"For even if some kind of god exists the  believer has no reasonable way  to know anything about such a  god"


Having identified that, you can rest easy knowing that everything to come out of this would be nothing but classic textbook material. Which isn't exciting at all when you think about it.
N.B. Trolls are neither interested nor committed to the truth!

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brent arnesen

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A trickster God?
« Reply #4 on: August 16, 2010, 09:43:53 pm »
The believer really has no way of knowing, and the argument is sound.

Worse, God himself wouldn't even know if he were ultimately a trickster God.

There is no way God could know that he is omnipotent!  HE could believe it, and test it in every way possible, but always wonder if there was one test he wasn't thinking of.

He would then have to be open to the possibility that he is a trickster God, so devious that he had even fooled himself.
God is not maximally powerful if he lacks the ability to provide the proper evidence of His existence to me.  If I, a mere mortal, can overcome His desire to know me, then He is not God. God the Father? He's not apparent to me!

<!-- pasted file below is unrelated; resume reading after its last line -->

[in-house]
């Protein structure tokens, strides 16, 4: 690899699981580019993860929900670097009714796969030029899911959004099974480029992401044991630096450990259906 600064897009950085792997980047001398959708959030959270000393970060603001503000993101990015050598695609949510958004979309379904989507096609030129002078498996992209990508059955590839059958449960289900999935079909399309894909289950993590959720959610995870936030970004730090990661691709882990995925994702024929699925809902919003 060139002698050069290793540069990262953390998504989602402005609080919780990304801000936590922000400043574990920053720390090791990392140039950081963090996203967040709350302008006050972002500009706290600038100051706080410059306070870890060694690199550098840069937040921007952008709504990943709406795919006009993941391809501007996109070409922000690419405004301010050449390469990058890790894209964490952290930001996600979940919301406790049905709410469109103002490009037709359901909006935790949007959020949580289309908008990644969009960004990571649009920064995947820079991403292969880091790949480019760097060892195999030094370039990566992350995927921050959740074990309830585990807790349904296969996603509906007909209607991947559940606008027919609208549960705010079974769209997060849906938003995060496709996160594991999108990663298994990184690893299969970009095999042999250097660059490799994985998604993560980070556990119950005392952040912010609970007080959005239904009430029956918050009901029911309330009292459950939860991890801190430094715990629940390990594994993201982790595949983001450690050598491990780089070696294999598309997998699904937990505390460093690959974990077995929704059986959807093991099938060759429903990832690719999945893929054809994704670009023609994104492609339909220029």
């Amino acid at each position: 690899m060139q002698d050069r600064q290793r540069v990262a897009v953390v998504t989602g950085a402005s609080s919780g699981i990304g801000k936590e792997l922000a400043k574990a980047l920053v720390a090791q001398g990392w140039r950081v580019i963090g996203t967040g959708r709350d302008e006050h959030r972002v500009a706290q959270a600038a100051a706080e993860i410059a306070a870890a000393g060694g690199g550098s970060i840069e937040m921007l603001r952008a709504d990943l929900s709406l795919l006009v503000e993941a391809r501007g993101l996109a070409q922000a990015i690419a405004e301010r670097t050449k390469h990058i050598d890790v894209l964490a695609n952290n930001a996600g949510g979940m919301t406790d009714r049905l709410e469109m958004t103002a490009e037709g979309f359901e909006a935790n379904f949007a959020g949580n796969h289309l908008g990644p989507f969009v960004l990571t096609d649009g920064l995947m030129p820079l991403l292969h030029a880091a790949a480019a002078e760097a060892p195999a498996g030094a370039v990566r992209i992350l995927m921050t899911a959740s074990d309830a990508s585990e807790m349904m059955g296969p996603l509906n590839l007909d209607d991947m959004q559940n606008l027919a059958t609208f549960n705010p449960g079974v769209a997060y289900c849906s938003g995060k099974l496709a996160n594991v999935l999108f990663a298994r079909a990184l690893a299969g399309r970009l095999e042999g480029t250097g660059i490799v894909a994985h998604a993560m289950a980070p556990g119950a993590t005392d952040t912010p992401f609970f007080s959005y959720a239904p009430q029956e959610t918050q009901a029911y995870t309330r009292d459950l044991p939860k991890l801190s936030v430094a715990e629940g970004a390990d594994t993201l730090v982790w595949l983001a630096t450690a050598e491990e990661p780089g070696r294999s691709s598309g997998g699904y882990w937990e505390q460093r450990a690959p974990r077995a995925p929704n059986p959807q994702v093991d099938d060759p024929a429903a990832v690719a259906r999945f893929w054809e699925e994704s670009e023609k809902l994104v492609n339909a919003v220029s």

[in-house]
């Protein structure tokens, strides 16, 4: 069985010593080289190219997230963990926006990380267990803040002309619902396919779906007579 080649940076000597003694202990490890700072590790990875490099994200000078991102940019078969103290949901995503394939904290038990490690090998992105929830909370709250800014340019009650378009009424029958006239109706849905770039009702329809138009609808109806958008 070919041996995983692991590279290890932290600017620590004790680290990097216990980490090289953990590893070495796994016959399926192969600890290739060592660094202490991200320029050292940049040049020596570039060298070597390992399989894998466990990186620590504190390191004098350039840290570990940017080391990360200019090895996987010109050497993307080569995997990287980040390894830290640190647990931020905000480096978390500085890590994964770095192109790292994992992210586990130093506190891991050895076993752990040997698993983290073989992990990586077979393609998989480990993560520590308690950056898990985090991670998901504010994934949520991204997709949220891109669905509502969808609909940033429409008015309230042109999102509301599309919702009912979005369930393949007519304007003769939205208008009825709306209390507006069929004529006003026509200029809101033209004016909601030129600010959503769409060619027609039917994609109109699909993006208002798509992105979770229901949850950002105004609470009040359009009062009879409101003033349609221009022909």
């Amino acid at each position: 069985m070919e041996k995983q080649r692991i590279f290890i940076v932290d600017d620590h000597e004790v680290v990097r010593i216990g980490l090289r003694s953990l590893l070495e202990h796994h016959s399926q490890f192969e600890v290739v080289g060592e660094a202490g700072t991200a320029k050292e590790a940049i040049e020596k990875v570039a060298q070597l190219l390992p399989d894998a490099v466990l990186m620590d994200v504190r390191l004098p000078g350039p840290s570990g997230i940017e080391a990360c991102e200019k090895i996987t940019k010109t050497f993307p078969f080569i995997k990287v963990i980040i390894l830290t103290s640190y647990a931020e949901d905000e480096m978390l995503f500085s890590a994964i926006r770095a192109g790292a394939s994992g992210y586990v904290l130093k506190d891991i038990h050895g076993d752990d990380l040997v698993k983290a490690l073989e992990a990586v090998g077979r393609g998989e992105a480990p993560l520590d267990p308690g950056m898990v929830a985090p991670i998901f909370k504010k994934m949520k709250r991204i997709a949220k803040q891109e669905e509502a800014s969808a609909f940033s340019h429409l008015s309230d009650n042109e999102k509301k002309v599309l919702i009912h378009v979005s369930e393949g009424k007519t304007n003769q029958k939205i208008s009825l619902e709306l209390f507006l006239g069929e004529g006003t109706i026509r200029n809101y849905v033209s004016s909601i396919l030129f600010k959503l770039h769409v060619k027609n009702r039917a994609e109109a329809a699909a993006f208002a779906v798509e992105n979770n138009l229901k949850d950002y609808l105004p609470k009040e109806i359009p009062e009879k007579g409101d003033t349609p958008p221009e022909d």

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Robert Harris

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« Reply #5 on: August 25, 2010, 09:03:09 pm »
Because He came to this earth to die for our sins and in that He demonstrated His love for us.

We are sinners and need a savior. How is there anything tricky about this?

Who needs cable when you can watch Dr. Craig all day long on YouTube?
-ebeatworld

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afunugsamongus

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A trickster God?
« Reply #6 on: August 26, 2010, 01:44:33 am »
JohnB wrote: I can think of three sloppy things that happen to be quite good.
What are you talking about. Are you serious.

Because He came to this earth to die for our sins and in that He demonstrated His love for us.

We are sinners and need a savior. How is there anything tricky about this?
Santa Claus comes to your house every Christmas and he rewards you if you've been nice. We aren't all nice so we need incentives. How is there anything tricky about that?
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Matt

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A trickster God?
« Reply #7 on: August 26, 2010, 02:13:42 am »
One question that I have for religious believers is how they would distinguish between the following:

(1) An all-powerful deity created and guides the universe ultimately towards a good purpose;

and

(2) An all-powerful deity created and guides the universe ultimately towards an evil purpose, but have chosen to maliciously presented himself as benevolent to play a trick on created beings.